I’ve been absent here for the last month, so I thought I’d tell you briefly what I’ve been paying attention to of late but haven’t had the time to write about.
Bully – the fight over the MPAA rating of the documentary Bully has me hoping that this sparks more discussion about the rating system in general, how capricious it is, how it favors violence over sex, and how it disenfranchises independent filmmakers. I am glad the Weinsteins are taking up this fight, and I hope that it that this sparks a revolution in the film industry to revamp the system. I am not naive enough to believe that it will, but one can hope. For those interested, watch This Film is Not Yet Rated, an enlightening documentary about the how the ratings system works. It’s streaming on Netflix as well as available on DVD.
Kony2012 – This was a rare instance of my a political issue that my students were on top of before I had ever heard of it, which is precisely why it interests me. A student mentioned it a few weeks ago, and I had no idea what he meant. I was thinking of coney dogs. Anyway, I don’t want to rehash anything about the video itself or the criticisms of it (support of militarism and imperialism, white guilt, the futility of it, the choice of cause over others, ahistoricism, masturbation in public), but I am interested in how this video caught the attention of a usually apolitical segment of the population. It would be interesting to look at the aesthetics of the video, the use of SEO and other marketing techniques to float it to the top of Youtube, etc., to dissect how this video was able to mobilize. I am sure someone has looked at this already, but I haven’t been on top of things, so point me in the right direction if you know of anything.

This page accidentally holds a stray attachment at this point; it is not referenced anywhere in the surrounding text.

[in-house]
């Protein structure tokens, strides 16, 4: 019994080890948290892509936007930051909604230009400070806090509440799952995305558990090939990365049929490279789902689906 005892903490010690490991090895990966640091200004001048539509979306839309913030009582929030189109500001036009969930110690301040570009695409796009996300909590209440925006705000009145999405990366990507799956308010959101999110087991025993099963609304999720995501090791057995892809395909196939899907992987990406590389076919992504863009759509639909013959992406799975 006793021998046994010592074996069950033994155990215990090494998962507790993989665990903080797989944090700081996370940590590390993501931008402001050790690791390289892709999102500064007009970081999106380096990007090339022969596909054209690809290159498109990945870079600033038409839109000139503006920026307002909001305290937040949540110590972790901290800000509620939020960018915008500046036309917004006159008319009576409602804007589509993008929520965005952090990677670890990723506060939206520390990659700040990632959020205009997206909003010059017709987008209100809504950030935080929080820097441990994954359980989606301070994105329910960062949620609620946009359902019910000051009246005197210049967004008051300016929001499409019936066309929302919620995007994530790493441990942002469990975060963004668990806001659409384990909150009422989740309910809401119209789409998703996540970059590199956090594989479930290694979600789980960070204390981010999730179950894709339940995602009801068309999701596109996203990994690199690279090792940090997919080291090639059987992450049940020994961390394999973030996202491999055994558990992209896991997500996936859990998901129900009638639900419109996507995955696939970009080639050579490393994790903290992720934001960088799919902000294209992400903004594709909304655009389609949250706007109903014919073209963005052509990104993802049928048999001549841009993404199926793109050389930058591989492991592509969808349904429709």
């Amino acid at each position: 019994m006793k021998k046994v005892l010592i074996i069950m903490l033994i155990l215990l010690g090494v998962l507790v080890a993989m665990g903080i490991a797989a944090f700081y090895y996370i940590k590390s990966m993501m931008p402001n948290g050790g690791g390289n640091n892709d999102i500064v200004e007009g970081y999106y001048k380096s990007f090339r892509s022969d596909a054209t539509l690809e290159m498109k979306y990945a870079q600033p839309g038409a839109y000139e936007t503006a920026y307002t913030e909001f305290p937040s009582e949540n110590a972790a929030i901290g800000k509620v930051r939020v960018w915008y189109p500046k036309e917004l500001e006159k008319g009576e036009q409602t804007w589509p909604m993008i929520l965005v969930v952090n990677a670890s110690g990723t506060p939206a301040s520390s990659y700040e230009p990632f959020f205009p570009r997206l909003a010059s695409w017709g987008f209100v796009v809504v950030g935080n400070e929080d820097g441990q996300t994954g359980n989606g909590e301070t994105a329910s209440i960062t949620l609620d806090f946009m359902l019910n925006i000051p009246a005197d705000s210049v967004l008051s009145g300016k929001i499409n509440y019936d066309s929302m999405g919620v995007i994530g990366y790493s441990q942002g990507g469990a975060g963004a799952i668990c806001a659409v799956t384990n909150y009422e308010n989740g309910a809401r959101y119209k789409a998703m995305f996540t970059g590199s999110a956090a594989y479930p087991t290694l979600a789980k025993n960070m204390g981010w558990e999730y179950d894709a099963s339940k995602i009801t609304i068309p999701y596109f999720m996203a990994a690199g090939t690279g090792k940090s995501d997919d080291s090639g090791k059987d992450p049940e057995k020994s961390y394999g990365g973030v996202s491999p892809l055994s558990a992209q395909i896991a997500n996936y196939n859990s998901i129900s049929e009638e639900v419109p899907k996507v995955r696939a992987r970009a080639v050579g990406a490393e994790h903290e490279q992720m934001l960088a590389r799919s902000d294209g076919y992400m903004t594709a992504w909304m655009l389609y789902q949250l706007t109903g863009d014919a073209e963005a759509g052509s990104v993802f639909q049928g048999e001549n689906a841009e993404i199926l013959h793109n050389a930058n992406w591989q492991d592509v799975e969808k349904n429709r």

e-literature - I have been thinking quite a lot lately about printed versus e-text, and the shifting economies of publishing, both popular and academic. I will start to tease out some of my ideas about self-publishing, academic publishing, peer-review and the aesthetics of the various “print” media. Too much to synthesize here, but maybe a few posts when my semester settles down.
teaching philosophies - I’ve always thought these were stupid wastes of paper, but I am beginning to change my mind. I have been rewriting my philos0phy and ran across some good advice. For someone who has been teaching for a long time (like me), specific examples and an admission that you weren’t born a good teacher, but have learned from experience make a readable and informative philosophy. I like my teaching philosophy now, and I hope hiring committees do as well. When I was training to be a high school teacher eons ago, we had to construct these, and, of course, they all looked the same. We didn’t have any experience, let alone philosophy. Anyway, here is some of the good advice I found, via a simple google search. Also, Brian Croxall was giving some sound advice on twitter a few days ago one of which was this:
He had a whole slew around that time. If he writes something more permanent, I’ll link it here.